Food and Drug Administration

Center for Drug Evaluation and Research

Endocrinologic and Metabolic Drugs Advisory Committee

The Hilton, 8727 Colesville Road, Silver Spring, MD

Discussion Issues

September 25, 2002

Clinical Trials for New Osteoporosis Treatments


In recent years, typical registration dossiers for new drugs for postmenopausal osteoporosis have included trials demonstrating:

  1. For treatment, a statistically significant reduction in the incidence of morphometric vertebral fracture vs. placebo over 3 years.

2. For prevention, demonstration of a statistically significant increase in lumbar spine bone

mineral density vs. placebo over 2 years, as well as demonstration of anti-fracture efficacy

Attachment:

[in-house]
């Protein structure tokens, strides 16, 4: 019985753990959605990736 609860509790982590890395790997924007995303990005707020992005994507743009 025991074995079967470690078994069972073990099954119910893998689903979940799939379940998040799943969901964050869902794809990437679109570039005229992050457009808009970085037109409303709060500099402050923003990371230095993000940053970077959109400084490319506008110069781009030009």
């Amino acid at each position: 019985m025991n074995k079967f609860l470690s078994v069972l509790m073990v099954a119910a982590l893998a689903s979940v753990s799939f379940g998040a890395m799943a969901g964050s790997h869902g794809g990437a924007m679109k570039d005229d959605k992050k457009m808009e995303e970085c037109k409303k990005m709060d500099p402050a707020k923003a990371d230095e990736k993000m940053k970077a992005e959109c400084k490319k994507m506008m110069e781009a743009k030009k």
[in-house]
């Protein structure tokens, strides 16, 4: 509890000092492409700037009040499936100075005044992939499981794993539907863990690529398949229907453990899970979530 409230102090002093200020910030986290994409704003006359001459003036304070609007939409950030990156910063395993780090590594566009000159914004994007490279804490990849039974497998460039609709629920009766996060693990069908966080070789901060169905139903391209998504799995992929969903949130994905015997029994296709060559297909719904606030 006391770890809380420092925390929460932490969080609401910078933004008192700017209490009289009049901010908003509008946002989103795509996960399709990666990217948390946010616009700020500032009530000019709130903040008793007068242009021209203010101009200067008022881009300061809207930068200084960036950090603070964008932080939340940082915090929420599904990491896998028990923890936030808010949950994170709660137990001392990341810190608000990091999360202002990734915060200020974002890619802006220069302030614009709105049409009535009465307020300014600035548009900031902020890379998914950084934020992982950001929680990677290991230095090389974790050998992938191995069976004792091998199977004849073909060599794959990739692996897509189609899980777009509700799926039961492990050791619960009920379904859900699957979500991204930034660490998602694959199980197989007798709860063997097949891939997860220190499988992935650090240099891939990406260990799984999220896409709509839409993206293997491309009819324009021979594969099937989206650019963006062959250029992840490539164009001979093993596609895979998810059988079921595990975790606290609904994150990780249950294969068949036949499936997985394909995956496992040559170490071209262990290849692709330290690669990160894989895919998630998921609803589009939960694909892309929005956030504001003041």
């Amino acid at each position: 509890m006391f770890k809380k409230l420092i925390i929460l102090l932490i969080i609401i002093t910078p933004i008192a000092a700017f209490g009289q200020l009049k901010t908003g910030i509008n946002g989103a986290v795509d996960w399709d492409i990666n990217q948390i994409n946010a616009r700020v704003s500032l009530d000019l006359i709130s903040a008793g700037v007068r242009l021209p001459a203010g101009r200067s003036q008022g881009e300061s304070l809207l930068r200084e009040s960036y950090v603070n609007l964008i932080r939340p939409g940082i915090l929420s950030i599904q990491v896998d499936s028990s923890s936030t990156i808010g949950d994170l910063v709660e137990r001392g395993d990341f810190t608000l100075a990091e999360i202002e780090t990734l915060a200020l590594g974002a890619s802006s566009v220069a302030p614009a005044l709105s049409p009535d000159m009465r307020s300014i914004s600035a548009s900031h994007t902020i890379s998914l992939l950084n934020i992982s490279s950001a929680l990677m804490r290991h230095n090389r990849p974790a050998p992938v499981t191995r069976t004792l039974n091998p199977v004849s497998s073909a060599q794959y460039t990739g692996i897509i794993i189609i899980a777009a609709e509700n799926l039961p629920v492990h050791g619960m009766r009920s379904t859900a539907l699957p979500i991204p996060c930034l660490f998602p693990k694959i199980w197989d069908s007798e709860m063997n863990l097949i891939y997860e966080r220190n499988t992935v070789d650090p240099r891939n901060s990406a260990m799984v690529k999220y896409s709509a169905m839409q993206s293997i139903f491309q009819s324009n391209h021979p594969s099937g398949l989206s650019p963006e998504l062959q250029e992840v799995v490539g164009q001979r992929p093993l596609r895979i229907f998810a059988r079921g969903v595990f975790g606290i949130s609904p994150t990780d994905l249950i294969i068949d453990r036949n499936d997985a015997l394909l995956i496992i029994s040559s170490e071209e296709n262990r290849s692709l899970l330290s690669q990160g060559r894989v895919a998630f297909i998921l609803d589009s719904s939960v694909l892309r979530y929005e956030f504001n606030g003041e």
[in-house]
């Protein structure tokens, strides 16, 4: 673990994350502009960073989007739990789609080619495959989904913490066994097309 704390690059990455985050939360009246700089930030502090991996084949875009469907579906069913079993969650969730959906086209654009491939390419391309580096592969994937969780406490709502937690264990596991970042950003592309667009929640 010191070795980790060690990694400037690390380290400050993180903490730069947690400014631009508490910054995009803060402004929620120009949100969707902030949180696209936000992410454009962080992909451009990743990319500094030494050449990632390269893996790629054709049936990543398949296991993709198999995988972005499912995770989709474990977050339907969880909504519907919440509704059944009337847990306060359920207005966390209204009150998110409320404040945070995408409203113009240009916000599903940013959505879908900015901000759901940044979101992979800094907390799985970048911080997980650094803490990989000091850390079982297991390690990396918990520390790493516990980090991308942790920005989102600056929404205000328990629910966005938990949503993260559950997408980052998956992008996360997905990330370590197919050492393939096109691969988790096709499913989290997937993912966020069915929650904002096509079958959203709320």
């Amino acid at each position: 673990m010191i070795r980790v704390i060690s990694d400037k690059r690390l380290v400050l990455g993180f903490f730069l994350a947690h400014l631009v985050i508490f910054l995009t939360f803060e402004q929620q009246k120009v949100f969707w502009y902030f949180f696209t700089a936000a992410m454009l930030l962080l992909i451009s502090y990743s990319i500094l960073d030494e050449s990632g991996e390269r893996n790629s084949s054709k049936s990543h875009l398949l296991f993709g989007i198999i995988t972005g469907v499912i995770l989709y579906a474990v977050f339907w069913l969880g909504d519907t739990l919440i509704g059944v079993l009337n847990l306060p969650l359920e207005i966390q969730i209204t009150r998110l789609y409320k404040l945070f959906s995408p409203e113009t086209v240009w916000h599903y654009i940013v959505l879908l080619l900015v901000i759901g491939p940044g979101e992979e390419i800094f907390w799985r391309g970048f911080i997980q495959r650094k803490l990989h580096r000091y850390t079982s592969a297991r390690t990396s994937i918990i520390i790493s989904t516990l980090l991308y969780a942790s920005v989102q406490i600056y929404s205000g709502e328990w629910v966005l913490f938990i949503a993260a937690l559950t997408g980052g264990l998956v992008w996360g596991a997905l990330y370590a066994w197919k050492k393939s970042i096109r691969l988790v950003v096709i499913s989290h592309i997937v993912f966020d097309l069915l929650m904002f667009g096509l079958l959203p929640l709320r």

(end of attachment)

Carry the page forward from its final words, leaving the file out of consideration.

from a treatment trial.


Considering the following hypothetical osteoporosis drugs (or others) in development:

    1. new amino bisphosphonate
    2. new estrogen or other agent acting as an estrogen agonist on bone (e.g., SERM)
    3. new molecular/mechanistic class antiresorptive agent
    4. new bone anabolic agent

To what extent should we modify the standard(s) of clinical evidence required to approve a drug for the prevention and treatment of postmenopausal osteoporosis?


  1. When is bone mineral density an adequate primary endpoint?
  2. What duration of study is appropriate for the assessment of effectiveness?
  3. When is the use of a placebo or an active control appropriate?


  1. Can the incidence of osteoporotic fractures be used as a safety rather than an efficacy endpoint?
  2. What other specific safety monitoring should be conducted?
  3. What duration of study is appropriate for the assessment of safety?

4. When is the use of a placebo or active control appropriate?